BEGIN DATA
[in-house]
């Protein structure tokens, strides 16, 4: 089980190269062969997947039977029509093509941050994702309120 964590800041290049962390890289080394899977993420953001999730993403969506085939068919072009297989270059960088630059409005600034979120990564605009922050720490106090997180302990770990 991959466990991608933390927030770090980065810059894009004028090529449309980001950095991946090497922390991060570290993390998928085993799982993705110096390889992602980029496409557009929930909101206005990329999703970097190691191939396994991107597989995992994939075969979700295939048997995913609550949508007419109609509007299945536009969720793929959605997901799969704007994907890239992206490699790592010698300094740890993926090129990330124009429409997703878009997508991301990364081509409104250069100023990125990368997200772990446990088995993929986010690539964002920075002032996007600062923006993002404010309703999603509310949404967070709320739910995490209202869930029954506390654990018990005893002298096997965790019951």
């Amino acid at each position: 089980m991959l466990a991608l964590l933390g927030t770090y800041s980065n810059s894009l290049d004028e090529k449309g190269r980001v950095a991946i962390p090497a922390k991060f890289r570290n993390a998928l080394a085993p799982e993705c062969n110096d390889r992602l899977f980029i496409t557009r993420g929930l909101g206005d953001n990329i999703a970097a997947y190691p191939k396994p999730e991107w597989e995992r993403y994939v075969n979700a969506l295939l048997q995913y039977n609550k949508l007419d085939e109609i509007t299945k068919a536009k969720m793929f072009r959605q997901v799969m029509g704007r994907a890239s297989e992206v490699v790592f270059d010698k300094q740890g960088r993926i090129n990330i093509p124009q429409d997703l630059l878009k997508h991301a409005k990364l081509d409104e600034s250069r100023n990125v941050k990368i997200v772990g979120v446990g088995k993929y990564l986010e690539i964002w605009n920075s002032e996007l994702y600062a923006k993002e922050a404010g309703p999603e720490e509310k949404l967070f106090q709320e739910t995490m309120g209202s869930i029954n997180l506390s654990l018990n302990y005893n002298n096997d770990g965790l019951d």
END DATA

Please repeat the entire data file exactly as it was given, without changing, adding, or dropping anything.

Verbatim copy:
[in-house]
């Protein structure tokens, strides 16, 4: 089980190269062969997947039977029509093509941050994702309120 964590800041290049962390890289080394899977993420953001999730993403969506085939068919072009297989270059960088630059409005600034979120990564605009922050720490106090997180302990770990 991959466990991608933390927030770090980065810059894009004028090529449309980001950095991946090497922390991060570290993390998928085993799982993705110096390889992602980029496409557009929930909101206005990329999703970097190691191939396994991107597989995992994939075969979700295939048997995913609550949508007419109609509007299945536009969720793929959605997901799969704007994907890239992206490699790592010698300094740890993926090129990330124009429409997703878009997508991301990364081509409104250069100023990125990368997200772990446990088995993929986010690539964002920075002032996007600062923006993002404010309703999603509310949404967070709320739910995490209202869930029954506390654990018990005893002298096997965790019951």
């Amino acid at each position: 089980m991959l466990a991608l964590l933390g927030t770090y800041s980065n810059s894009l290049d004028e090529k449309g190269r980001v950095a991946i962390p090497a922390k991060f890289r570290n993390a998928l080394a085993p799982e993705c062969n110096d390889r992602l899977f980029i496409t557009r993420g929930l909101g206005d953001n990329i999703a970097a997947y190691p191939k396994p999730e991107w597989e995992r993403y994939v075969n979700a969506l295939l048997q995913y039977n609550k949508l007419d085939e109609i509007t299945k068919a536009k969720m793929f072009r959605q997901v799969m029509g704007r994907a890239s297989e992206v490699v790592f270059d010698k300094q740890g960088r993926i090129n990330i093509p124009q429409d997703l630059l878009k997508h991301a409005k990364l081509d409104e600034s250069r100023n990125v941050k990368i997200v772990g979120v446990g088995k993929y990564l986010e690539i964002w605009n920075s002032e996007l994702y600062a923006k993002e922050a404010g309703p999603e720490e509310k949404l967070f106090q709320e739910t995490m309120g209202s869930i029954n997180l506390s654990l018990n302990y005893n002298n096997d770990g965790l019951d």